What Is Rheumatoid Arthritis?

Rheumatoid Arthritis (RA) is an immune disorder that causes joint pain, and it affects millions of people worldwide. Understanding this disorder, and learning the risks associated with it, is paramount to finding the best treatment. Learn more here.

9 minute read

Last Updated July 1, 2020

Rheumatoid Arthritis Symptoms - Immune - 1MD

Rheumatoid arthritis (RA) is an autoimmune disorder causing joint pain through your entire body. Your immune system mistakenly attacks your joints with chronic inflammation.

Joint pain happens on both sides of the body, which is what allows it to be distinguished from other forms of arthritis. Successful treatment of RA depends on early diagnosis, which means it is critical to know the signs to watch for.

What Causes Rheumatoid Arthritis?

RA is an autoimmune condition, so the cause is mistaken immune system attacks on your joints. It is unknown as to why this happens. There are certain factors that increase your risk of developing RA or triggering its development.

Many also ask if rheumatoid arthritis is hereditary, and there is evidence that family history can increase your risk. Smoking, obesity, and being a woman all increase your risk for RA.

In addition to those, the following can trigger onset as well:

♦ Having a history of viral infections
♦ Exposure to certain types of bacteria such as those associated with periodontal disease
♦ Tram or injury like broken bones, fractures, or joint dislocation.

Rheumatoid Arthritis Symptoms

RA is long-term and is marked by chronic inflammation and pain in the joints. The symptoms appear as flare-ups, and at times, there can be remissions where there are no symptoms at all.

The common signs of rheumatoid arthritis include:

Joint pain
♦ Joint swelling
♦ Joint stiffness
♦ Loss of joint function

In RA, if a joint on one side of the body is affected in this way, the same joint on the other side will be as well. It's also possible that RA can affect places other than your joints, such as bone marrow, eyes, skin, lungs, and more.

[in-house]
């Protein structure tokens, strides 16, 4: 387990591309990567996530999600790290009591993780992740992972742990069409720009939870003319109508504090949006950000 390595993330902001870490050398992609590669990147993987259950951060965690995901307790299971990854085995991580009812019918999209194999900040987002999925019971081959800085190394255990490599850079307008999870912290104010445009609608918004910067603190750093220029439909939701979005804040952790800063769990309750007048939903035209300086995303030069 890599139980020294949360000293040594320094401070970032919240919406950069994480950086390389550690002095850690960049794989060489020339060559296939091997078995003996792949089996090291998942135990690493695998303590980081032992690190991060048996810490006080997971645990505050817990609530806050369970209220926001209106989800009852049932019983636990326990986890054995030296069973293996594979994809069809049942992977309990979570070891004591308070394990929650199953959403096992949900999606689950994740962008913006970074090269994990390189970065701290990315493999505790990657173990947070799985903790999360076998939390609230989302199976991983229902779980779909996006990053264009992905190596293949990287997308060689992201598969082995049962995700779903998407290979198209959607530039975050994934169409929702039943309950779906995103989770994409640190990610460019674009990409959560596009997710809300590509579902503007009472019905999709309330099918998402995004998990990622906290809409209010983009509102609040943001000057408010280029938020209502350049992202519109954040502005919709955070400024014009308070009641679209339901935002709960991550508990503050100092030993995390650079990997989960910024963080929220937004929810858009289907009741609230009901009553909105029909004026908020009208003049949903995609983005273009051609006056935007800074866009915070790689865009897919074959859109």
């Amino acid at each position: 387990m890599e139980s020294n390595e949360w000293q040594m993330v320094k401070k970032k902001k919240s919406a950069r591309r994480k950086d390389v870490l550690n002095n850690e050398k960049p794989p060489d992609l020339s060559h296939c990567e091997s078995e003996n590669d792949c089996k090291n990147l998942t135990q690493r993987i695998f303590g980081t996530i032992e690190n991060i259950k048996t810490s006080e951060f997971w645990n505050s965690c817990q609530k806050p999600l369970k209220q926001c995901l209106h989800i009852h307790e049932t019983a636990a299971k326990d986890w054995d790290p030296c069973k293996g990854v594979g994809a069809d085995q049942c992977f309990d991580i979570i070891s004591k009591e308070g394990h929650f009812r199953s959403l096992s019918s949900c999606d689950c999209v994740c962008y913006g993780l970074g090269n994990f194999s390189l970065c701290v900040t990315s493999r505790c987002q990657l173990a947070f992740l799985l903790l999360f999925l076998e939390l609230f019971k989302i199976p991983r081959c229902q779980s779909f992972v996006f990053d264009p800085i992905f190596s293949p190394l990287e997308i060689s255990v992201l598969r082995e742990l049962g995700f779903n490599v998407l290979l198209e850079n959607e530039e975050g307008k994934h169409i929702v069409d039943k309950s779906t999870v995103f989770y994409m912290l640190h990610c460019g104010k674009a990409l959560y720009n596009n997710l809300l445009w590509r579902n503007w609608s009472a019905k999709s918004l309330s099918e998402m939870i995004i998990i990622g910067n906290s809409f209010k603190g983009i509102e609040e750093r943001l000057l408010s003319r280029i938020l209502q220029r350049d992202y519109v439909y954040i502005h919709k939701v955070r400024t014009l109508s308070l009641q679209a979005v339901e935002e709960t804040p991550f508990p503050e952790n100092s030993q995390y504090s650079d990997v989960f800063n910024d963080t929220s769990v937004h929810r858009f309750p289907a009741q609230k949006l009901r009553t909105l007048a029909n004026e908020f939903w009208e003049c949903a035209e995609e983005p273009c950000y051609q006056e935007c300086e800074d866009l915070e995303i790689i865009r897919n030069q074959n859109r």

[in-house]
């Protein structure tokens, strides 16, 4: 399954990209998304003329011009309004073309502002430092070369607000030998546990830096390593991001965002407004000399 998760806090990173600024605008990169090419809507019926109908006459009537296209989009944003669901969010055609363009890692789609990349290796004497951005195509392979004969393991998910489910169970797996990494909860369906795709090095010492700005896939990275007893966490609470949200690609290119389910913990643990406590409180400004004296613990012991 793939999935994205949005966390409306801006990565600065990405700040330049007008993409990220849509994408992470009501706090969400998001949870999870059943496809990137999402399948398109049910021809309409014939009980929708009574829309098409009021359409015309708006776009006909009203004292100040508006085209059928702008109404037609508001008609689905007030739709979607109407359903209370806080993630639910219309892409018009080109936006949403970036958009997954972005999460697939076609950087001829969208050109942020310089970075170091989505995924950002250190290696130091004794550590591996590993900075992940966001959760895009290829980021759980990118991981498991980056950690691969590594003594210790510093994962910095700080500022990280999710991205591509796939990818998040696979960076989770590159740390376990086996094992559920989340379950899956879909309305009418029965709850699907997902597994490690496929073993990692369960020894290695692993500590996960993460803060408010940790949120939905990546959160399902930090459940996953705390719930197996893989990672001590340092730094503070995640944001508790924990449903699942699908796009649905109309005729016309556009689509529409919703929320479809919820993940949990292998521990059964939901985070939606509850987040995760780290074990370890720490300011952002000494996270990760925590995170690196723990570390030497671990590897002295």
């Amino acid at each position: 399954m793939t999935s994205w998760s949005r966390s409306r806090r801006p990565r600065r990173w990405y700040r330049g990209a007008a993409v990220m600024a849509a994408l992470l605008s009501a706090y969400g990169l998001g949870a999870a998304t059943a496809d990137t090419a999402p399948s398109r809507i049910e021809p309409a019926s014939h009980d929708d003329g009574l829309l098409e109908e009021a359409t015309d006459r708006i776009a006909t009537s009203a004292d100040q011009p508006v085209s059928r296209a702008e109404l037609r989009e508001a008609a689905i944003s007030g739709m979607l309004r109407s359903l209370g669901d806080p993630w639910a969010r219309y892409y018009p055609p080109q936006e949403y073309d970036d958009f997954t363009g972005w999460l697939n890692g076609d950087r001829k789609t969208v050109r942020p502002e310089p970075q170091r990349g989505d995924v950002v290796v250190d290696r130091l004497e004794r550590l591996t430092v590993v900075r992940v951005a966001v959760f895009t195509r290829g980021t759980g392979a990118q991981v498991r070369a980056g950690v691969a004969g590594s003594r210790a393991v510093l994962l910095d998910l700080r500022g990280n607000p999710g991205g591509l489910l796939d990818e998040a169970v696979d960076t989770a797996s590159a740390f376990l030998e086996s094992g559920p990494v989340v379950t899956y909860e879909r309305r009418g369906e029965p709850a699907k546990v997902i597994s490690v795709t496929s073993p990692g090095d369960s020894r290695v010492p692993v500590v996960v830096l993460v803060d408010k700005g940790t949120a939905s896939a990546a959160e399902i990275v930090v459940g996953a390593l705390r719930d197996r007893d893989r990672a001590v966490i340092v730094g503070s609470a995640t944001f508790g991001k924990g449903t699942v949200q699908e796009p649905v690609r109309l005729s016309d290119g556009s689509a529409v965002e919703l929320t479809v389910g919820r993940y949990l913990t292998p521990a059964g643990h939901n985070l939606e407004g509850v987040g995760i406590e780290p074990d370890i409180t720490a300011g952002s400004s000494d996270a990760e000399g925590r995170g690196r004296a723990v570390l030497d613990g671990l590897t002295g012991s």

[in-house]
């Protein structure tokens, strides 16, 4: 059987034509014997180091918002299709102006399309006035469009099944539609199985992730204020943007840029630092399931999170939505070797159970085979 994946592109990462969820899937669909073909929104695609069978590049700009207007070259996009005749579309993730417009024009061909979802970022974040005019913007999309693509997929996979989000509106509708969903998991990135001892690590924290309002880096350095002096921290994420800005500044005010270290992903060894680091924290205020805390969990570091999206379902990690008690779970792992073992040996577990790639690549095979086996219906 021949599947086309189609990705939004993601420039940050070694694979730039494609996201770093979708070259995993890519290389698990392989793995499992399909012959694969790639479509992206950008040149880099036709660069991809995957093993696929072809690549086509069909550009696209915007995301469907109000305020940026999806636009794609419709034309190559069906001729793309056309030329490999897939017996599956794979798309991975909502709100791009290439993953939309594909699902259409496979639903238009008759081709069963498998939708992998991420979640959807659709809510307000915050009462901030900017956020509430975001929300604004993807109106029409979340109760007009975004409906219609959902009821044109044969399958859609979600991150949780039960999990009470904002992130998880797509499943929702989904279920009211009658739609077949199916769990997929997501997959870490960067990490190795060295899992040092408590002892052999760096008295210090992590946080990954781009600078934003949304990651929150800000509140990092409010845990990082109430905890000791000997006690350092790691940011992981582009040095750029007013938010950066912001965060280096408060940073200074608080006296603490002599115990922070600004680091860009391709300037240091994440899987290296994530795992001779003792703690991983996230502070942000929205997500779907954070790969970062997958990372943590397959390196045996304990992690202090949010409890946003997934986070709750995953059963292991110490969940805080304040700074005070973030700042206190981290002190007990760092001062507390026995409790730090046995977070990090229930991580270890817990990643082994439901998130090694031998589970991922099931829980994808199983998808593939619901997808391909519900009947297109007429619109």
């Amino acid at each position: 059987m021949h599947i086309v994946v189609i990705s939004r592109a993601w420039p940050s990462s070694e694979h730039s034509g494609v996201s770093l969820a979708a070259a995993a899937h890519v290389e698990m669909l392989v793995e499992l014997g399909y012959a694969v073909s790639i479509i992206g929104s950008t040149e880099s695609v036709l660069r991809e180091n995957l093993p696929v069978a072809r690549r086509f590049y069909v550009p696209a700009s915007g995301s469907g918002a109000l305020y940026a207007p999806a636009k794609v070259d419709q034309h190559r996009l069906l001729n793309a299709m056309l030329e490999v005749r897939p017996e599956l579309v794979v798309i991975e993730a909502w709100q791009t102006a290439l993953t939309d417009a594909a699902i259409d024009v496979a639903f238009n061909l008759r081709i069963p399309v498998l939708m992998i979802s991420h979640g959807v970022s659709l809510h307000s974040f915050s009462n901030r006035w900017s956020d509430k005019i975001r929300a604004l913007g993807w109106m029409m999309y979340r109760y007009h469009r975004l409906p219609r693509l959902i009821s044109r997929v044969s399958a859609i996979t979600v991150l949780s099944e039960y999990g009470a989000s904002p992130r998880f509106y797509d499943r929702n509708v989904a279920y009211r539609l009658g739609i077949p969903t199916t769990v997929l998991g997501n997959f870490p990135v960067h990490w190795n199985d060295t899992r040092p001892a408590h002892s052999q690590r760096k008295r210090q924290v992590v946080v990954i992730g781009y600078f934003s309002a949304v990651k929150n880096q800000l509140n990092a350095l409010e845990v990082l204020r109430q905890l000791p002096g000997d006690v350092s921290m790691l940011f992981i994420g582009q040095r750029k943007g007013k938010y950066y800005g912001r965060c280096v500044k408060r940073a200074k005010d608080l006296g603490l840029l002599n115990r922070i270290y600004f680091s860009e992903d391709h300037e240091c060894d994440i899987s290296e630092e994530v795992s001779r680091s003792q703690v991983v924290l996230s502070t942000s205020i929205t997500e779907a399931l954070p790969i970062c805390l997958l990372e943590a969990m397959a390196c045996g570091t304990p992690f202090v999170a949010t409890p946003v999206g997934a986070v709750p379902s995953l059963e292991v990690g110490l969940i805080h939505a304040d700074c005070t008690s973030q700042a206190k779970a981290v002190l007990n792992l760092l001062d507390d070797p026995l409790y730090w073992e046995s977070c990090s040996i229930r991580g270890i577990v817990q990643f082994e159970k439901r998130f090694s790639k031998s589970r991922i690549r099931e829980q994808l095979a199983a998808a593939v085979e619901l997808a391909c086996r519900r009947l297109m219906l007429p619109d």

Rheumatoid Arthritis Diagnosis

Diagnosis of RA can be time-consuming and requires multiple tests. Your doctor will start with your medical history and physically examine your joints to look for swelling. Tests for muscle strength and reflexes will also be done.

Your joints will also be tested for warmth and tenderness, and all of the information is combined to help form the diagnosis. Additional imaging may also be used, such as x-rays or MRI scans to determine if any joint damage has already been done.

Rheumatoid Arthritis Treatment

RA has no cure, but treatments, when started early, can be effective and allow you to manage symptoms and pain. The treatments focus on controlling inflammation and will include either medication, dietary changes, or exercise, or a combination of any of these.

Doctors always prescribe medications for RA, as this is sometimes the best way to reduce inflammation and slow the disease.

The best RA medications are designed to reduce flare-ups by reducing inflammation. The typical medications used for this are NSAIDs, corticosteroids, and acetaminophen. Additional medications can also be prescribed to slow the progression of RA, such as disease-modifying anti-rheumatic drugs, biologics, and Janus kinase inhibitors.

Rheumatoid Arthritis Diet

Dietary changes are part of RA therapy, and foods you are advised to eat will reduce inflammation.

♦ Omega-3 fatty acids can be found in fatty fish, nuts, chia seeds, and flaxseeds and will reduce inflammation as well as provide essential nutrients for joint health

♦ Antioxidants can be found in berries, leafy greens, kidney beans, pecans, and dark chocolate and will protect your joints from oxidative damage, which is known to cause flare-ups.

♦ Flavonoids can be found in berries, green tea, broccoli, grapes, and soy products and will help to reduce inflammation

♦ It is also important to eat plenty of fiber as this will cause a decrease in the C-reactive protein, which is known to trigger inflammatory responses in the body.